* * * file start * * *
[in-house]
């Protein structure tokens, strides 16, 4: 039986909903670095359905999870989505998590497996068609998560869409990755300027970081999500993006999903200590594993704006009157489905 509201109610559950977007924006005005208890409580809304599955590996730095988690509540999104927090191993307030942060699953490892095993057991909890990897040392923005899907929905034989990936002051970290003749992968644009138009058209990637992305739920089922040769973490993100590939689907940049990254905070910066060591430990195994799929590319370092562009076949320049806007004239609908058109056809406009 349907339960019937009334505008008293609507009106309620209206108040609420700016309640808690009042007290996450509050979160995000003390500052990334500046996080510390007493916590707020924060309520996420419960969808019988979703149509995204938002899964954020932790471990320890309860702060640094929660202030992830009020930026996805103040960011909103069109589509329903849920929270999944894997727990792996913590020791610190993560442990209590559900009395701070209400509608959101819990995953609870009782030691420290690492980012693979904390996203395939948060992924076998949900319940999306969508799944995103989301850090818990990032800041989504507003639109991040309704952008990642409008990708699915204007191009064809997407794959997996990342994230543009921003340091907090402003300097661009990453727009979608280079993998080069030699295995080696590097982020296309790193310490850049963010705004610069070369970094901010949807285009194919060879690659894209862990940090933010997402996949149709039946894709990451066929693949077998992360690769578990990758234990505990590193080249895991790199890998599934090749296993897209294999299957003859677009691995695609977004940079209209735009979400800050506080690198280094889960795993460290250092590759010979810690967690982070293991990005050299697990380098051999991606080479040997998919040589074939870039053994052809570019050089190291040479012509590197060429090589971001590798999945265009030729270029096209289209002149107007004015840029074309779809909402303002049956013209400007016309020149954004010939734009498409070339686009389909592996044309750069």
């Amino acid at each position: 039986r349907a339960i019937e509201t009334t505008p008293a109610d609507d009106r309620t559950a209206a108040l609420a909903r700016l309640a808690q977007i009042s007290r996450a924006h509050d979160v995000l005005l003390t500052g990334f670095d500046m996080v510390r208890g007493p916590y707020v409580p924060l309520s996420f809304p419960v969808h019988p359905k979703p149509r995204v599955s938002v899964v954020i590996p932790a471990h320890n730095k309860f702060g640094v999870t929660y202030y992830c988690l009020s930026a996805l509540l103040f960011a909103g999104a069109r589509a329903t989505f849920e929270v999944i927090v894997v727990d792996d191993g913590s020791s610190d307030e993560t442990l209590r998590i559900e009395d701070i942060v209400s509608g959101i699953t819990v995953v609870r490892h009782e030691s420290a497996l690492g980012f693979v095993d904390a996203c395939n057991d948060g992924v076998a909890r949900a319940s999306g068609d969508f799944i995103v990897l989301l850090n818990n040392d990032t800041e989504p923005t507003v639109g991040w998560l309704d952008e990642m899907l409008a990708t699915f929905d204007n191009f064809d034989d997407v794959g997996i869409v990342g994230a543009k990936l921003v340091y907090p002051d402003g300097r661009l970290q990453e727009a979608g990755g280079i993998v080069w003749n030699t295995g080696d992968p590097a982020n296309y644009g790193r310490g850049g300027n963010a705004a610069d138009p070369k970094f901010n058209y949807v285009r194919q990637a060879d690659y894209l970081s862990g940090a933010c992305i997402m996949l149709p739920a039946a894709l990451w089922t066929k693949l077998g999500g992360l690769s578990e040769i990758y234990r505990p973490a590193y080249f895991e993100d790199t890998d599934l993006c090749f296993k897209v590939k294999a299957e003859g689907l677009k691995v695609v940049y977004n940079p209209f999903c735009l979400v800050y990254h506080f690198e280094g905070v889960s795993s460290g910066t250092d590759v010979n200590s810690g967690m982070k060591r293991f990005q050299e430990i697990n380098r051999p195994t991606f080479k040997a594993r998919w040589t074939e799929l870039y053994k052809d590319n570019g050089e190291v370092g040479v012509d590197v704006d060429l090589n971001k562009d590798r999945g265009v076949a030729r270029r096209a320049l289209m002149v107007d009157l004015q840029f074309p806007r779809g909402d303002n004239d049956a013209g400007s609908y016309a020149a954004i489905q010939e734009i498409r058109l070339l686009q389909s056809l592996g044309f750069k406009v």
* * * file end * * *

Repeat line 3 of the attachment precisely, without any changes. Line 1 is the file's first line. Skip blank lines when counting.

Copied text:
């Amino acid at each position: 039986r349907a339960i019937e509201t009334t505008p008293a109610d609507d009106r309620t559950a209206a108040l609420a909903r700016l309640a808690q977007i009042s007290r996450a924006h509050d979160v995000l005005l003390t500052g990334f670095d500046m996080v510390r208890g007493p916590y707020v409580p924060l309520s996420f809304p419960v969808h019988p359905k979703p149509r995204v599955s938002v899964v954020i590996p932790a471990h320890n730095k309860f702060g640094v999870t929660y202030y992830c988690l009020s930026a996805l509540l103040f960011a909103g999104a069109r589509a329903t989505f849920e929270v999944i927090v894997v727990d792996d191993g913590s020791s610190d307030e993560t442990l209590r998590i559900e009395d701070i942060v209400s509608g959101i699953t819990v995953v609870r490892h009782e030691s420290a497996l690492g980012f693979v095993d904390a996203c395939n057991d948060g992924v076998a909890r949900a319940s999306g068609d969508f799944i995103v990897l989301l850090n818990n040392d990032t800041e989504p923005t507003v639109g991040w998560l309704d952008e990642m899907l409008a990708t699915f929905d204007n191009f064809d034989d997407v794959g997996i869409v990342g994230a543009k990936l921003v340091y907090p002051d402003g300097r661009l970290q990453e727009a979608g990755g280079i993998v080069w003749n030699t295995g080696d992968p590097a982020n296309y644009g790193r310490g850049g300027n963010a705004a610069d138009p070369k970094f901010n058209y949807v285009r194919q990637a060879d690659y894209l970081s862990g940090a933010c992305i997402m996949l149709p739920a039946a894709l990451w089922t066929k693949l077998g999500g992360l690769s578990e040769i990758y234990r505990p973490a590193y080249f895991e993100d790199t890998d599934l993006c090749f296993k897209v590939k294999a299957e003859g689907l677009k691995v695609v940049y977004n940079p209209f999903c735009l979400v800050y990254h506080f690198e280094g905070v889960s795993s460290g910066t250092d590759v010979n200590s810690g967690m982070k060591r293991f990005q050299e430990i697990n380098r051999p195994t991606f080479k040997a594993r998919w040589t074939e799929l870039y053994k052809d590319n570019g050089e190291v370092g040479v012509d590197v704006d060429l090589n971001k562009d590798r999945g265009v076949a030729r270029r096209a320049l289209m002149v107007d009157l004015q840029f074309p806007r779809g909402d303002n004239d049956a013209g400007s609908y016309a020149a954004i489905q010939e734009i498409r058109l070339l686009q389909s056809l592996g044309f750069k406009v």